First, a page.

Nicolai Tangen: Yeah, I'm, you see, the thing is that I'm not sure it's only four because there are so many things, you know, that I think characterize good leaders and I'm not talking about myself. I'm just looking at what I see in other great people, right? And, I think listening skills are really, really important. You need to set, you need to set goals, and as part of that goal setting, you need to be able to tell stories. I think the world now is about storytelling. You need to crystallize some kind of vision and make it into a coherent story. Then of course, you need to motivate people, and you do that in a lot of different ways. But every time you get some positive feedback, you make sure to deflect that onto some other people, right? So when I get criticism, I try to keep it to myself. If I get praise or good feedback, I try to deflect it onto other people. And you also try to talk up people and give them recognition and make sure that you see them. And then one of the most important things, leave people alone. Leave them alone. Don't interview
Ilham Kadri: Get away from, from their way, right?
Nicolai Tangen: No, don't interfere in details, you know, very, very, very important. So I think it's a combination of all these kind of things, but you know, I think I spent some time with the head of the Navy Seals in Norway, weeks ago now Navy Seals, they are the toughest of the toughest, okay.
Ilham Kadri: yeah,
Nicolai Tangen: And I said, so what what is your main value. And they said, well, it's the community. It's to create this sense of community. Well, how do you create a sense of community? Well, you care. You care for each other. And it's through that caring that you build that community. And that's what we try to do in the fund as well. Really care for each other. Bring in some good old-fashioned love, you know, and that we've done over the last few years. We see that employment engagement surveys are improving, they are getting better and better. More people are thriving. People feel more fulfilled. It's really powerful.
Ilham Kadri: There is another one I loved actually you were one of the few, you know, put in it, in my vocabulary. You talk a lot about how grit is more important than talent, and you have a lot of stories about grit. You know, and I mean, for me, I put this on courage, resolve, and the strength. Right. Is it still in your top four?
Nicolai Tangen: Well, grit is, I mean, grit is so important. And you look at what, why are some people successful? And it's not about, it's not about intelligence or that kind of thing. It's of course about hard work, but grit is so important and it's to take, you know, it is to take some hits and move on, you know? And it is probably something that we have a bit less of these days than what people had in the past, and there are many reasons for that. I did a podcast with Angela Duckworth on grit. She's the world leading expert on it, and I think it's just really, really fascinating.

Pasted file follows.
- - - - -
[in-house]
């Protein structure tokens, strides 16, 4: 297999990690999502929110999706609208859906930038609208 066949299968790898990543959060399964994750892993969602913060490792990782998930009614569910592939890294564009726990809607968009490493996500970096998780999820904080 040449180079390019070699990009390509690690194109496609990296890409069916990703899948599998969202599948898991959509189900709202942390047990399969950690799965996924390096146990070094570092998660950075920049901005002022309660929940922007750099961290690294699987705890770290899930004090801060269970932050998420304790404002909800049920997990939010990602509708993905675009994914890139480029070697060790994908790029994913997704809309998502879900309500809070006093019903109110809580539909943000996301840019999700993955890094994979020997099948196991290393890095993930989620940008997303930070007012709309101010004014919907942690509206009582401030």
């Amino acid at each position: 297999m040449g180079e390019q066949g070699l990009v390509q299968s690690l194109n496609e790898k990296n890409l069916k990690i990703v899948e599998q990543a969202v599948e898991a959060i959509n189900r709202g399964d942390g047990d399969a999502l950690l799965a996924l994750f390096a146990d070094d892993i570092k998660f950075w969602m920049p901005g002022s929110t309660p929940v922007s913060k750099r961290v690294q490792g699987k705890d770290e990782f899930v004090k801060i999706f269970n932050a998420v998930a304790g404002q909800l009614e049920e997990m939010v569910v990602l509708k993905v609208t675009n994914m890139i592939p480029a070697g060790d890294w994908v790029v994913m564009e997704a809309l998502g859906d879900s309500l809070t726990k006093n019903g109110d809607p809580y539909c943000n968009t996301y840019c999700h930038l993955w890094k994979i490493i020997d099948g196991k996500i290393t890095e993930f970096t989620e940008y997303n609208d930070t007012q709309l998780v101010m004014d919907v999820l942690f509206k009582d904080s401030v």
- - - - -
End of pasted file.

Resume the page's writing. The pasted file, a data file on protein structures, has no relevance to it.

Ilham Kadri: Yeah, I need to listen to it. You told me that last time. So you have a great reputation also, and, and you said that of a lifelong learner. And I've heard you tell a great story about what you call this, uh, mistakes machine, if I remember correctly, which is an investment simulator that warns you of past mistakes so you don't make them again. Tell, tell me more. Where, where can I find it, Nicolai, because we all need one of these. So tell us more.
Nicolai Tangen: Yeah, no, I'm afraid you can't find our mistake machine because that's pretty proprietary. But, the idea is that we don't particularly like to look at our mistakes, right? Mistakes it's something you don't particularly wanna spend time on, right? We don't like to be reminded of our weaknesses. And so that's why we have to put it into a system because we make so many decisions in the investment world, and if you make, if you get 50% right, you are as good as everybody else. If you get 51% right, you are very good. And if you are 50, if you get 52% right, you are kind of a genius, right? And so, the margins are very small here. And so what we do is that, let's say now, Ilham, you wanna buy some shares now you wanna buy, oh, you'll wanna buy, apple.
Ilham Kadri: Yeah.
Nicolai Tangen: So then on the screen, before you put on the order, it says, well, but Ilham, you are not very good in technology. You have never made money in America. You are quite stressed because now you lost money in nine months in a row. And so historically that's been bad for you. Everybody else likes Apple, and you do better if you are more contrarian. You know, the trading size is too small compared to your sweet spot, et cetera, et cetera. So it takes all the information that we can read from all your previous behavior and feeds it back to you with the kind of analysis of what your weaknesses and strengths are. It's really powerful and we have had 30 people working on this now for nearly two years, and it's starting to become really good.